I just started using a desktop system using Linux Mint 20 Cinnamon, and wanted to make sure that keyboard input methods worked for Thai and Korean. This took me down a long road, consulting several blog articles, questions, and answers, so I decided to document it to save others (and future me!) this effort.

I’ve also briefly tested that this procedure works with Arabic, French, Hebrew, Russian, and Swedish, so I’m fairly confident that it will work for any supported language and input method.

Below are the instructions for Linux Mint Cinnamon; I believe they will be identical for Mate.

Language Support

  • Press the {Super} key, start typing Languages, and select the “Languages” application.
  • Click “Install/Remove Languages” at the bottom right.
  • If requested, enter your login password to grant superuser rights to “Languages”.

For each language you want to add:

  • Click “Add”
  • Start typing the name of the language, select the language you want, and then click the “Install” button. There may not be any confirmation that it has completed.
  • Find the newly installed language in the list (again, you can start to type it to find it), select it, and click the “Install Language Packs” button.
  • Confirm any confirmation dialogs as necessary.


The remainder of work to be done involves the IBus input method framework.

If at any point during this procedure, you see a dialog saying “The IBus daemon is not running. Do you wish to start it?”, click “Yes”.

Also, if you encounter a dialog saying “IBus has been started! If you cannot use IBus, add the following lines…”, just click OK. I have seen this happen but have never needed the information displayed in the dialog.

Install IBus

Install the IBus keyboard input management framework and the Hangul (native Korean alphabet) support:

sudo apt install -y ibus-m17n ibus-hangul

Add IBus to the Startup Applications List

Press the {Super} (Windows/Mac) key, type startup and select “Startup Applications”.

  • Click the “+” button.
  • Select “Custom command”.
  • For Name: IBus
  • For Command: ibus-daemon
  • Click “Add”.

Configure IBus

Press the {Super} key and type ibus. Select “IBus Preferences”.

Add a keyboard shortcut

Cinnamon uses {Super}{Space} to navigate panel entries, and I have not found a way to disable that, so I assign another shortcut for language switching, {Ctrl}{Super}{Alt}-k (“k” for keyboard). Here’s how:

On the “General” tab:

  • click the button labelled “…” to the right of the “Next Input Method” text field
  • with “{Super}" selected, click the "Delete" button
  • Replace any text in the “Key code” input field with “k”
  • check “Control”, “Alt”, and “Super”
  • click the “Add” button
  • click the “OK” button

You may not need to do this if you are using Mate and the {Super}{Space} key combination is available for IBus to use.

Also, I found that {Ctrl}{Super}{Alt}-k did not work when pressed while certain input methods were active. I briefly researched how to disable Cinnamon’s use of {Super}{Space} but could not find an answer. Anyone? Assigning multiple key combinations to this action is supported, so that is another approach.

Add input methods

On the “Input Method” tab, click “Add”.

For each desired input method, click your desired language, or if it is not listed (as with Korean and Thai), click the three vertical dots entry, click the text field to give it focus, and type the language into the text field, then select the entry below the language name that you want. In the case of Korean, there is only one (“Hangul”). Click “Add”.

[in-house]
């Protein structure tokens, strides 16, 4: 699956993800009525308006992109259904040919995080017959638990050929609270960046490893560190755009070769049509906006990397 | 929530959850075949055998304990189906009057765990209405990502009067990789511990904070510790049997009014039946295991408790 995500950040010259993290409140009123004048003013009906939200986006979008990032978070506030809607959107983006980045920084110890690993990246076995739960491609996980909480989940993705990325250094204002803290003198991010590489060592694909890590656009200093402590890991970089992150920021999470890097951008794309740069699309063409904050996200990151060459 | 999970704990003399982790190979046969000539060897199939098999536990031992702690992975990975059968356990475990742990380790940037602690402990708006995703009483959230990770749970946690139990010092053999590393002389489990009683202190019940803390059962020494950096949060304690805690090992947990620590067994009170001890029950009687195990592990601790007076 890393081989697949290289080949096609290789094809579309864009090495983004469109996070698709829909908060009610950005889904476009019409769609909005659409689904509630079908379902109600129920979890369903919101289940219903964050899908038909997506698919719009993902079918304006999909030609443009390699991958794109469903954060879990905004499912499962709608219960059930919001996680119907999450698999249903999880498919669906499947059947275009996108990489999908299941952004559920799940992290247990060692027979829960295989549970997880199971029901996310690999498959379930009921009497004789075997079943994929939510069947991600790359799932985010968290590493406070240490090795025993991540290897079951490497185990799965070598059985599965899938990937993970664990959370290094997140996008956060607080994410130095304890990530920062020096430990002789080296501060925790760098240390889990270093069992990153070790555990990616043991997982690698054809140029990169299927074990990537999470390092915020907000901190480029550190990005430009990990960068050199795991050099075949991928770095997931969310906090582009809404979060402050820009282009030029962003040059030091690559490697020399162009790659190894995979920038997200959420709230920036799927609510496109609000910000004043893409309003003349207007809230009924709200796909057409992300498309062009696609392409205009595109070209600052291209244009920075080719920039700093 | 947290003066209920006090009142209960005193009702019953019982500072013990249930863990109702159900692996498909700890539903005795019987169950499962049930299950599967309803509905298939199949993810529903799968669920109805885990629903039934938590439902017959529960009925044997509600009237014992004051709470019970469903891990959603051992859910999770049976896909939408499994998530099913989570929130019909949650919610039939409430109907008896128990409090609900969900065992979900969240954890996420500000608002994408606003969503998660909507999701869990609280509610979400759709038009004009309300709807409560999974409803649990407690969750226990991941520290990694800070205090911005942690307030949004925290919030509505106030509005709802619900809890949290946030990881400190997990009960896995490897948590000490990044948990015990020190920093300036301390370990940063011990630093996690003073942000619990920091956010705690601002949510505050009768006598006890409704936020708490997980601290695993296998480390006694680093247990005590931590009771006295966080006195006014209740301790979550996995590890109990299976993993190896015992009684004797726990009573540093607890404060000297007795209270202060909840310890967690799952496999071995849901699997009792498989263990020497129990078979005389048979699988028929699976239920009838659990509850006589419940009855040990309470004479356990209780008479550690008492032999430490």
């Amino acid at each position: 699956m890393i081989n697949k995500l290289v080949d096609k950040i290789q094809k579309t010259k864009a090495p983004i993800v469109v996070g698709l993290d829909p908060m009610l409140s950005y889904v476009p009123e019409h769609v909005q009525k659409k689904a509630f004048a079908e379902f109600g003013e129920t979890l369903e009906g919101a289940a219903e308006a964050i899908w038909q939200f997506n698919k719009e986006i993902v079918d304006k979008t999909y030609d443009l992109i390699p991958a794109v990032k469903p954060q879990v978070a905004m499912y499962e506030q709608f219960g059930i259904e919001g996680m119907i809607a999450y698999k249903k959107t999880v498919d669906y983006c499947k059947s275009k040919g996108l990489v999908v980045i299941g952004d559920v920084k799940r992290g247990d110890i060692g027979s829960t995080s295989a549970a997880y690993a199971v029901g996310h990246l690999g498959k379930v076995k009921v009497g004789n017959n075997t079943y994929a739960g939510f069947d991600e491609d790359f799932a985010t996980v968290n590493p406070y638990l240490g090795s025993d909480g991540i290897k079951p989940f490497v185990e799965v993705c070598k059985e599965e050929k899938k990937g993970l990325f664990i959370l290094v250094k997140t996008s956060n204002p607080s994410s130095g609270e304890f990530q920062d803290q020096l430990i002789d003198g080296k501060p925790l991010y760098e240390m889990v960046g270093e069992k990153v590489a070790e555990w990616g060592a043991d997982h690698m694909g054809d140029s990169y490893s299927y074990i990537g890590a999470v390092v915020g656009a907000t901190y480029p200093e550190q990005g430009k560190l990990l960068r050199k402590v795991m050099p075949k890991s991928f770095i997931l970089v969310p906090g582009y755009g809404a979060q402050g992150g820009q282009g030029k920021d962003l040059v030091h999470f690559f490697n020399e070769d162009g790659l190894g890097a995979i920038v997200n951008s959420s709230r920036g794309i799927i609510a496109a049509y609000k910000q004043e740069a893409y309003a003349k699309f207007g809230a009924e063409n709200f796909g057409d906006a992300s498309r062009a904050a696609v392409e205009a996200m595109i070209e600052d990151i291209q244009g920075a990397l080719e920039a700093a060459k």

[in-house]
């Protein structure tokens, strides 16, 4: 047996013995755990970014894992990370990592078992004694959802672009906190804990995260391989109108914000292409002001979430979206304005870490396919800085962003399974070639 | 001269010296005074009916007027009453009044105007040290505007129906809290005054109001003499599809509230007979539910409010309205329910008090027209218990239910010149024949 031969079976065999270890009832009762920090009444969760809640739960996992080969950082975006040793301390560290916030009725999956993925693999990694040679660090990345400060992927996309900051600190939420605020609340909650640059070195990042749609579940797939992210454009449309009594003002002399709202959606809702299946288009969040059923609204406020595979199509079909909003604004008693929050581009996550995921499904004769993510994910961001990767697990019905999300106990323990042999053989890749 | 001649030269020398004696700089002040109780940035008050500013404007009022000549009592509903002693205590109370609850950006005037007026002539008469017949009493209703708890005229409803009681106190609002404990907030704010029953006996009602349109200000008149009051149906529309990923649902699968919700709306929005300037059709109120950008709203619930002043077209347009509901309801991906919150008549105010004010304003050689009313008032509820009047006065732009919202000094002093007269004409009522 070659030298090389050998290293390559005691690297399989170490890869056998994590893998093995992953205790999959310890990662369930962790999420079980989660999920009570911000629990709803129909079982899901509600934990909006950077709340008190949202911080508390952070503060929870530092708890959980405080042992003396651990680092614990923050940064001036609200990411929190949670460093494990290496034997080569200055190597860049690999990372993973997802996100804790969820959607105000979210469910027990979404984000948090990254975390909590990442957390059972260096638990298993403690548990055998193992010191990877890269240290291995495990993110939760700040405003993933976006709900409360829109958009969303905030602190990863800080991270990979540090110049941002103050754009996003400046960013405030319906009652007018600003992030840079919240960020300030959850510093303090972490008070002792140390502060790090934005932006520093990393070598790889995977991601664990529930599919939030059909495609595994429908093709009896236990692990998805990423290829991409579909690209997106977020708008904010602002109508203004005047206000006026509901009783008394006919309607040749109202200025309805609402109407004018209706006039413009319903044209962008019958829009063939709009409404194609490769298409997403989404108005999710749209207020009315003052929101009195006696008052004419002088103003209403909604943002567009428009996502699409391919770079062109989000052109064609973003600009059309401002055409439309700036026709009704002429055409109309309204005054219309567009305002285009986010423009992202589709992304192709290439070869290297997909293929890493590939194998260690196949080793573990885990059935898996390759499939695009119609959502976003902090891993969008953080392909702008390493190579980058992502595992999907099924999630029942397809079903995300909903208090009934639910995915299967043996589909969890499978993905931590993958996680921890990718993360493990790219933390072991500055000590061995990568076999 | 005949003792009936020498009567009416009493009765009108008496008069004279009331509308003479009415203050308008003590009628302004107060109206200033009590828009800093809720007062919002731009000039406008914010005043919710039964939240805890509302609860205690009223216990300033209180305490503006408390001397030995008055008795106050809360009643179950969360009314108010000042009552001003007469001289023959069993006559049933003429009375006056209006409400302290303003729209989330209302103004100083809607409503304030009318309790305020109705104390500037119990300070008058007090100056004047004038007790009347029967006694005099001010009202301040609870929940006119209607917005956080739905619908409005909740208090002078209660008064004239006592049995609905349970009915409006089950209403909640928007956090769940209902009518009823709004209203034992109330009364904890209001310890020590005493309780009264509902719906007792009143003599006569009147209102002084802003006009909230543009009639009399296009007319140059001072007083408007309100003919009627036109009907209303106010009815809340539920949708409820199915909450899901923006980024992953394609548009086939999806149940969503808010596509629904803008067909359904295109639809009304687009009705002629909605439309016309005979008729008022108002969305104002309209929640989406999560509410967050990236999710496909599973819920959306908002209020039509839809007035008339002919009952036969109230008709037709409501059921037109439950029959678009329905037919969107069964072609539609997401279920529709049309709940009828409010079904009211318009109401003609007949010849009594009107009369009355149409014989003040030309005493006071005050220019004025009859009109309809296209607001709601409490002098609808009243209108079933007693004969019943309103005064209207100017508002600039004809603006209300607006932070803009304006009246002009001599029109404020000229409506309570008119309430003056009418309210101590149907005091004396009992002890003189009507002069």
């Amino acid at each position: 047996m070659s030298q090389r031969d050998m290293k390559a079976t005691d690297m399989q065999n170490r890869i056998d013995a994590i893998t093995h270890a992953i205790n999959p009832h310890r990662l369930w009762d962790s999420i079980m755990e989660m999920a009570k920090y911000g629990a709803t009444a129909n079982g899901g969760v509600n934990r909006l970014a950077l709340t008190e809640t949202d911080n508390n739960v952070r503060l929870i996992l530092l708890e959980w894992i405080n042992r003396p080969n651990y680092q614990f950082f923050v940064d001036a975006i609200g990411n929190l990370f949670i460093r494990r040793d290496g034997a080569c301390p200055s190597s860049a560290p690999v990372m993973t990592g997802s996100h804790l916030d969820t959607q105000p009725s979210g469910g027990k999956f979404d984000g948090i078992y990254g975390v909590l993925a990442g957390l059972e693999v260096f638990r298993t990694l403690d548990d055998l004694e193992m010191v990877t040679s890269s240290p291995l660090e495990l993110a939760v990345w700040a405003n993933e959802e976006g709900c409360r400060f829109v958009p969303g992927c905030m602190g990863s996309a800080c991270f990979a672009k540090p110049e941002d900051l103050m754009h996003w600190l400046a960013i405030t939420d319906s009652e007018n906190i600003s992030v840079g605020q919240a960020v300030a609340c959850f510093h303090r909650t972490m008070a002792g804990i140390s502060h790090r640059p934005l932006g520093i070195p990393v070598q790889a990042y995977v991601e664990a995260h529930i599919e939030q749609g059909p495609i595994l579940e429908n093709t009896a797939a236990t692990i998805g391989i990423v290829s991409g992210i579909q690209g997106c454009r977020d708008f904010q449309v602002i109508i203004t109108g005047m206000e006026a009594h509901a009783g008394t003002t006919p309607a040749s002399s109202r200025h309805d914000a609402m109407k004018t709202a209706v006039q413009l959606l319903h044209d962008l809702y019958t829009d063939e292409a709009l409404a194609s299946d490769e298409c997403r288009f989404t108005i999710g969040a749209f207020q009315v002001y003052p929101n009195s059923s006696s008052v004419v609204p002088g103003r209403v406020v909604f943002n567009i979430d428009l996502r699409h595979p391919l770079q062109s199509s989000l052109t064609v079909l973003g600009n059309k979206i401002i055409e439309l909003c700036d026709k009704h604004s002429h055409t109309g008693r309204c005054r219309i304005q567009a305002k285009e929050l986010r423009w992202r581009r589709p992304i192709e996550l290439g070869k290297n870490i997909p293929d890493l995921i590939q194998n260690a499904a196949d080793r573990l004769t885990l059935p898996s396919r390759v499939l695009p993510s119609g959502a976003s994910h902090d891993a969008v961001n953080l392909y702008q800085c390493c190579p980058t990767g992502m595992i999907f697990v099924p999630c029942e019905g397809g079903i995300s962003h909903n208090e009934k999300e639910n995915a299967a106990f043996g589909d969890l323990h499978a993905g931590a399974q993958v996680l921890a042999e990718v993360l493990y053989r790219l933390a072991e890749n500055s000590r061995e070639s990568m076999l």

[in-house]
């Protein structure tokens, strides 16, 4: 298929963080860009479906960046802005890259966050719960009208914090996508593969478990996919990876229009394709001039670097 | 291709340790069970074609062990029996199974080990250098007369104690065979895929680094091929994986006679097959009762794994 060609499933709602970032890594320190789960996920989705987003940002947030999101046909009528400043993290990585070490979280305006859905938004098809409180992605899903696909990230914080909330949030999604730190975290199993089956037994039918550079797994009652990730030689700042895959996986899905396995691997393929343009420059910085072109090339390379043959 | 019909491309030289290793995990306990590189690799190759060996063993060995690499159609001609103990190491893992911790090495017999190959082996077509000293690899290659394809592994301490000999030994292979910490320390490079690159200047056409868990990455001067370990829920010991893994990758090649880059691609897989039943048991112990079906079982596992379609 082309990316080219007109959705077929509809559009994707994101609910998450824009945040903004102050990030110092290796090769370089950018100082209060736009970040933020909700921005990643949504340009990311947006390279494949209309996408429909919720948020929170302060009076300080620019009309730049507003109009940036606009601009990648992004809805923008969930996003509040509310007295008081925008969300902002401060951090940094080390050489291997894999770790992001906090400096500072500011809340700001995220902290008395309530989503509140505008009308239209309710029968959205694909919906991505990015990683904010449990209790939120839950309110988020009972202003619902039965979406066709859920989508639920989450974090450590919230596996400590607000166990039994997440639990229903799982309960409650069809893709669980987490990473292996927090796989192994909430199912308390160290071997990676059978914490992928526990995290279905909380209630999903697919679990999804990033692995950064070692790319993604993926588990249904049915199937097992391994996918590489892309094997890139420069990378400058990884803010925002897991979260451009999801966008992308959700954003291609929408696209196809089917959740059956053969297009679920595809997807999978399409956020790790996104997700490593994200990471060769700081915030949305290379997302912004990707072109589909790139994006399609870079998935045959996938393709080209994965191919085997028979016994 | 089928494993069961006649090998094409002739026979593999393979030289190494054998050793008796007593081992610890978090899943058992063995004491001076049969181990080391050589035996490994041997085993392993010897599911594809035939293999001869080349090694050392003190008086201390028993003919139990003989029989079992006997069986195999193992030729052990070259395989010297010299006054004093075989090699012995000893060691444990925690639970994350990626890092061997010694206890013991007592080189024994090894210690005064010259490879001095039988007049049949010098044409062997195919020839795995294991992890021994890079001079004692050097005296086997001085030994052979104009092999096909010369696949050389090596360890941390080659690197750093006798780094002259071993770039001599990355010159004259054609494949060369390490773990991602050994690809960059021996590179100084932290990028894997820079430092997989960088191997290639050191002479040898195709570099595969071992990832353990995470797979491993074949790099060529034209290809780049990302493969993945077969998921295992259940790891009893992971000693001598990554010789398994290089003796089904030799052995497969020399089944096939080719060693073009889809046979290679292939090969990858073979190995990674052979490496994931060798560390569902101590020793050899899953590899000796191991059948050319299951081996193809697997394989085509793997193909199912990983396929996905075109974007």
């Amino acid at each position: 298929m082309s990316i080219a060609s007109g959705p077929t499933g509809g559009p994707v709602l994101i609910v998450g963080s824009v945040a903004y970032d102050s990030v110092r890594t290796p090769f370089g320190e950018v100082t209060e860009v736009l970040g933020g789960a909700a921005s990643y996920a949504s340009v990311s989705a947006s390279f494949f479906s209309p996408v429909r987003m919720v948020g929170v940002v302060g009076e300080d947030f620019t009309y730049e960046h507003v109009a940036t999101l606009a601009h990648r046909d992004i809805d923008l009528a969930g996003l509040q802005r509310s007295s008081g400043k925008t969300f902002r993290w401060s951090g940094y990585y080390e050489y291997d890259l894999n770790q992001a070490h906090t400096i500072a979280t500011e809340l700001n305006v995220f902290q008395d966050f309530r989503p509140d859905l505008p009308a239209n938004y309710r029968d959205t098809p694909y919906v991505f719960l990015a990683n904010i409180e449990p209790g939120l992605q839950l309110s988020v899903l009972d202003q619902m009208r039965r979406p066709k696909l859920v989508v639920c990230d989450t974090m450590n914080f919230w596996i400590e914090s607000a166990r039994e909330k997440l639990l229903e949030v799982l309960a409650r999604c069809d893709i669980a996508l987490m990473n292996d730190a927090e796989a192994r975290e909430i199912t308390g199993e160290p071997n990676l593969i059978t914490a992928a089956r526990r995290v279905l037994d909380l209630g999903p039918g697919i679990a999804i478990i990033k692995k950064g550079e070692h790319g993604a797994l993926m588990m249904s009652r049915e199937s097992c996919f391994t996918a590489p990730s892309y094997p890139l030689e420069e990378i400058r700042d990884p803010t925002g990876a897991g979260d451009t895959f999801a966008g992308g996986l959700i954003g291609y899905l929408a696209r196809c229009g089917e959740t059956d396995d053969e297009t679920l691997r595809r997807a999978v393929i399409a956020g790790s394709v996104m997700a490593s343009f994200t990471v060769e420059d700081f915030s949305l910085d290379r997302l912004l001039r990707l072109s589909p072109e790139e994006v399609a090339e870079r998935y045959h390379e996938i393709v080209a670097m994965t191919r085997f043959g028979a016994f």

Reboot and Test

Reboot the system. (If you want to save time, you could log out and then in again instead of rebooting, but that will not verify that IBus was started on system startup.)

Test switching input methods with {Ctrl}{Super}{Alt}-k, and typing text into an application that can accept it.

The Language Panel Applet

There are two methods for invoking input method selection:

  • the keyboard shortcut ({Ctrl}{Super}{Alt}-k, {Super}{Space}, etc.)
  • the panel applet

The panel applet is on the system panel, and will display the currently selected language. Clicking it will display a list of languages from which you can select a different one. This applet can be used as a fallback mechanism for changing language if the keyboard shortcut does not work.

Unfortunately, the text on this indicator is displayed in a dark blue text that is difficult to see against the black background, so it may take some effort to find. The Korean language setting deals with this by showing a colorful icon instead of text.


Invoking Input Method Selection

As mentioned, if the keyboard shortcut for selecting an input method does not work, remember the panel applet and use that instead.

Know Your Input Methods

  • The Korean input method uses a {Shift}{Space} toggle key combination to toggle between Hangul and English character input. When you switch into Korean input mode from another language, it will initially be in English mode, so it may not be obvious that you have successfully switched to Korean. Press {Shift}{Space} to toggle to Hangul input mode.
  • If you’re new to a language, there may be things to learn about that language’s computer input methods that are not taught in school or otherwise obvious. If the input does not appear to work correctly, make sure you’re not overlooking a feature of that input method.
  • Some languages have many input methods from which to choose, and some may be much better than others for your purposes. For example, some are Dvorak layouts of interest only to the hardiest of souls.

Language-Specific Configuration

There may be language specific requirements with other languages like the need to install the ibus-hangul package for Korean.

You’re done!

Thanks for reading, and let me know in a comment on the dev.to article page if you have any corrections or improvements to offer.